Open Access

Labor market integration of new immigrants in Spain

IZA Journal of Labor Policy20165:4

DOI: 10.1186/s40173-016-0062-0

Received: 28 November 2014

Accepted: 4 January 2016

Published: 25 February 2016

Abstract

Immigrants’ employment status has worsened during the Great Recession in Spain. How much of this worsening is due to the recession, and how much to a composition effect? Using Spanish Labor Force Survey data from 2000 through 2011, we compare the employment trajectories of different cohorts of immigrants and natives and find that those who arrived before the 2008 recession had little trouble finding work immediately. In contrast, those who arrived after 2008 struggled to find work as Spanish unemployment rates skyrocketed. In addition, although many immigrants who arrived in Spain between 2000 and 2007 were able to find work and eventually move out of the low-skilled positions, the nature of their jobs did not shield them from the recession. Hence, many became unemployed as the economy shed low- and middle-skilled jobs in sectors dominated by immigrants. Immigrants’ individual characteristics, such as gender, country of origin, or educational level, had a limited effect on their employment trajectories. These findings suggest that for many workers, finding middle-skilled work alone isn’t enough. Hence, integration policies could aim to help workers transition from the secondary to the primary labor market in order to find their way into more stable employment.

JEL codes: J15, J24, J61, J62

Keywords

Immigrants Great recession Spain

1 Introduction

Within the first decade of the century, the Spanish economy went from an economic boom—partly driven by the real-estate market—to a double recession that led to 26 percent unemployment rate (the highest in Spanish modern history). During the expansion, many low-qualified jobs were created in the construction, food preparation and serving sectors, as well as in domestic services, at the same time that the country welcomed an impressive inflow of immigrants—approximately 500,000 per year between 2002 and 2007—who were quick to find jobs in the thriving economy.1 What was the impact of this recession on the labor market assimilation of workers (relative to native workers)? This is the main objective of this paper.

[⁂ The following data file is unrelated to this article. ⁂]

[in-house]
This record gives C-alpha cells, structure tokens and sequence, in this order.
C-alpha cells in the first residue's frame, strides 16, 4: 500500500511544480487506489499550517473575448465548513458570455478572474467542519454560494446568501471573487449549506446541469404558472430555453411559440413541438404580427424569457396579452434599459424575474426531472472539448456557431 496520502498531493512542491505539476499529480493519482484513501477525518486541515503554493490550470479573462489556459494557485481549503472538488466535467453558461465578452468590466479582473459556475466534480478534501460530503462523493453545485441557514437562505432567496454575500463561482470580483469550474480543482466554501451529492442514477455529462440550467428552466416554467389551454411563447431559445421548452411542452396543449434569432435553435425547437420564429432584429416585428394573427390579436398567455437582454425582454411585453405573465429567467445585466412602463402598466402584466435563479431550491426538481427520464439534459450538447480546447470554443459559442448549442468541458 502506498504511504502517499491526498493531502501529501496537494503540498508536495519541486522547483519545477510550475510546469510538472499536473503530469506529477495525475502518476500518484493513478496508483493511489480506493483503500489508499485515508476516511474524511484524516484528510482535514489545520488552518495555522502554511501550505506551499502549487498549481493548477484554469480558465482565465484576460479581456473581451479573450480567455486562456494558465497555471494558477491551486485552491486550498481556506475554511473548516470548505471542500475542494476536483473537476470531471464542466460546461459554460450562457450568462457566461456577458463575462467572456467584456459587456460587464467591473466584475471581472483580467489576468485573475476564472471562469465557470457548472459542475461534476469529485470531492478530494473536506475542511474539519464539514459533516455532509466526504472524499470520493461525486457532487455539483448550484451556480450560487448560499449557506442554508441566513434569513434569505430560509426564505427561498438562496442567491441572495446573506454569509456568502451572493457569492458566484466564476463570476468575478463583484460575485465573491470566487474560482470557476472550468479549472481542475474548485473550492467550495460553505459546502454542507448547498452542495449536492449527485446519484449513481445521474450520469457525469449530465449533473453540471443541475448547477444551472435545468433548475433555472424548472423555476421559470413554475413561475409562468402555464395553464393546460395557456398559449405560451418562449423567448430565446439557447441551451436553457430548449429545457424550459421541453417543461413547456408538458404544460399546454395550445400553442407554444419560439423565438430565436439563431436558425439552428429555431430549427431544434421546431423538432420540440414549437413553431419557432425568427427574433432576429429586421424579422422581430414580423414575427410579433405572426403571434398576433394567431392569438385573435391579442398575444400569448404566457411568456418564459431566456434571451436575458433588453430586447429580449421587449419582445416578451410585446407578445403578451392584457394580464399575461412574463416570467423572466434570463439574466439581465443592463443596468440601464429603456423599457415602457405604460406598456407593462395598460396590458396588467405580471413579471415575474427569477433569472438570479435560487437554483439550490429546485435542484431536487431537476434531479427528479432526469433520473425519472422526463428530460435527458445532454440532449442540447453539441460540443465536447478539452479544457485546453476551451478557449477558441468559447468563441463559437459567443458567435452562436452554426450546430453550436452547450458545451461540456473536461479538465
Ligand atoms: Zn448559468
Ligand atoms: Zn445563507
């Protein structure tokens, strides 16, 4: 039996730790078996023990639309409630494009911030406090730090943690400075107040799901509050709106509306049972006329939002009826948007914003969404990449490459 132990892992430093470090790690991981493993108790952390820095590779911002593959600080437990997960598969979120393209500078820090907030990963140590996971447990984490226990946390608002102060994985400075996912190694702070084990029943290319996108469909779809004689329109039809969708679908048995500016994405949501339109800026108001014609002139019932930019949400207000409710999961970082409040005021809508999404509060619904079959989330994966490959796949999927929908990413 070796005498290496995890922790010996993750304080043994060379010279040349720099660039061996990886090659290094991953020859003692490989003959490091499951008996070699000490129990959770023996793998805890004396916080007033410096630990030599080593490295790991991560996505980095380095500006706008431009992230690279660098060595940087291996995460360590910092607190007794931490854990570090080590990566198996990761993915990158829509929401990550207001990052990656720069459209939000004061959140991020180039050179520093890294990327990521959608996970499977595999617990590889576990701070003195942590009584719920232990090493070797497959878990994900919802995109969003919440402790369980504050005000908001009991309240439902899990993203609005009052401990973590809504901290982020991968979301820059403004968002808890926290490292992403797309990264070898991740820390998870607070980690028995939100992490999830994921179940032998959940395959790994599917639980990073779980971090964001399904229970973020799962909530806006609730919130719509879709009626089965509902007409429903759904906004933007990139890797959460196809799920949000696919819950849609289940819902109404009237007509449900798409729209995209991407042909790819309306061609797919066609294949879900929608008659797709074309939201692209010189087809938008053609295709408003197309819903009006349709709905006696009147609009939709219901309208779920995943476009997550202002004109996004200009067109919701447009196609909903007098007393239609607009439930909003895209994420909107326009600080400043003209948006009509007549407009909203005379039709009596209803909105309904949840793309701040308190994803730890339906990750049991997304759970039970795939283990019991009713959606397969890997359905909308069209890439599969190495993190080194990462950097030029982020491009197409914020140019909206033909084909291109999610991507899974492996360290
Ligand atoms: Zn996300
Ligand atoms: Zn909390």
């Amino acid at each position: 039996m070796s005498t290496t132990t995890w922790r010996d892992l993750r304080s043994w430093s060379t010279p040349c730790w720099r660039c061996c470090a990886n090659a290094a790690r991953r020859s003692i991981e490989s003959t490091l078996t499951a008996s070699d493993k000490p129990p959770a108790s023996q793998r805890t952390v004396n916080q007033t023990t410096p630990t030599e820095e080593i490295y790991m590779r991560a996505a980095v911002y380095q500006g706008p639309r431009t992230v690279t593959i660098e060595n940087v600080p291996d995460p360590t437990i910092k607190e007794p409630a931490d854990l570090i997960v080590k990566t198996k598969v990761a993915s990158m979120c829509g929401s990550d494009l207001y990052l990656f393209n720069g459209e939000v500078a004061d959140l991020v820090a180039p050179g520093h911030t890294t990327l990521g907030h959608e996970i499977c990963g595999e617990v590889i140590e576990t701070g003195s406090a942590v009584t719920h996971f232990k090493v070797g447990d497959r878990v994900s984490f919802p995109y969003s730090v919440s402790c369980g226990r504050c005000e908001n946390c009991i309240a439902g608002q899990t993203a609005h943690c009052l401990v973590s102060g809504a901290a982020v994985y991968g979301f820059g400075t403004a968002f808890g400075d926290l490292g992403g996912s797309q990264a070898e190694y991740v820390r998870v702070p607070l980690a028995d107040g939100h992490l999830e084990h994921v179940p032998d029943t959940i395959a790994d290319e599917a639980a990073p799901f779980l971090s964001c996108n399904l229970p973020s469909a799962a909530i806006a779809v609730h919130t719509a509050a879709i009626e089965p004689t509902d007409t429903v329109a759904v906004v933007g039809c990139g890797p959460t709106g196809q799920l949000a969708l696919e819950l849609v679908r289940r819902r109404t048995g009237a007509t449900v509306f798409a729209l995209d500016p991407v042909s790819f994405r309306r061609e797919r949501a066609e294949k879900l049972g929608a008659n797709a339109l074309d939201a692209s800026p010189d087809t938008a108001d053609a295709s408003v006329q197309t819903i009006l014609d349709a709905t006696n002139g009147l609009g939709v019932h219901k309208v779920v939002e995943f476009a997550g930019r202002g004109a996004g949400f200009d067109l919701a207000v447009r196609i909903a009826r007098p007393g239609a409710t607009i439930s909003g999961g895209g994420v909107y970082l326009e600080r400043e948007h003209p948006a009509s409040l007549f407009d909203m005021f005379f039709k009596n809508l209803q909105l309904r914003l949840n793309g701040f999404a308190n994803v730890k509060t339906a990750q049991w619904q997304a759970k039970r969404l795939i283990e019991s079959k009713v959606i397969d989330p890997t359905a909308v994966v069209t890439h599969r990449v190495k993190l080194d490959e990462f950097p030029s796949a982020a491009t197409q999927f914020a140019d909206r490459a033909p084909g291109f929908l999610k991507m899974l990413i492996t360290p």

Using Spanish Labor Force survey data (EPA) from 2000 to 2011 and following three distinct immigrant cohorts--those who arrived between 2000 and 2003 (both included); those who arrived between 2004 and 2007, and those who arrived between 2008 and 2011--, this paper analyzes whether the worsening of immigrants’ employment conditions after the Great Recession is explained exclusively by the deterioration of the economy or whether it can be also attributed to a compositional differences across different cohorts of immigrants. Immigrants are defined as foreign-born individuals who are between 18 and 64 years old.2

For this purpose, Section 2 studies how newly arrived immigrants assimilate into employment, distinguishing on how economic conditions and immigrants’ individual characteristics influence this assimilation pattern. Section 3 evaluates immigrants' pathways from the lowest-skilled jobs into middle-skilled work, with a special emphasis on immigrants who lack high-level education. After investigating in which sectors immigrant workers are concentrated, the paper analyzes the key characteristics of immigrant-heavy sectors in Section 4. Section 5 analyzes whether immigrants' socio-demographic characteristics affect immigrants' labor markets. We conclude with a summary of the key findings and their implications for policymaking.

2 Immigrants' employment assimilation

How do newly arrived immigrants’ employment rates evolve over time? Have successive cohorts of immigrants who arrived since 2000 fared similarly or have there been differences between them? To study this, Fig. 1 plots the average employment rate for the three cohorts of immigrants under analysis from the year 2000 to the year 2011. In addition, the average employment rate of natives is also plotted as a reference. Panel a in Fig. 1 displays the results from estimating a linear regression where the LHS variable is a dummy variable indicating whether the individual is working or not and the RHS variables are year dummies interacted by cohort. The cohort is defined according to the period of arrival: 2000–2003; 2004–2007; 2008–2011. Panel b displays the results from estimating a regression in two stages. In the first stage, the LHS variable is a dummy variable indicating whether the individual is employed or not and the RHS variables include individual characteristics (age, sex, married, education level and continent of origin) and the relative stock of immigrants (Immigrants/Total Population). The second stage uses as LHS the predicted probability of employment in the first stage and year dummies as RHS. Each stage was run separately by cohort of immigrants and natives. Panel c is estimated as in Panel b but replacing individual characteristics and the relative stock of immigrants by the GDP growth and the Unemployment Rate. Comparing Panels a to b and a to c will reveal whether differences in the individuals' characteristics explain a differential pattern across cohorts (A to B) as well as whether different cohorts of immigrants react differently to the business cycle (A to C).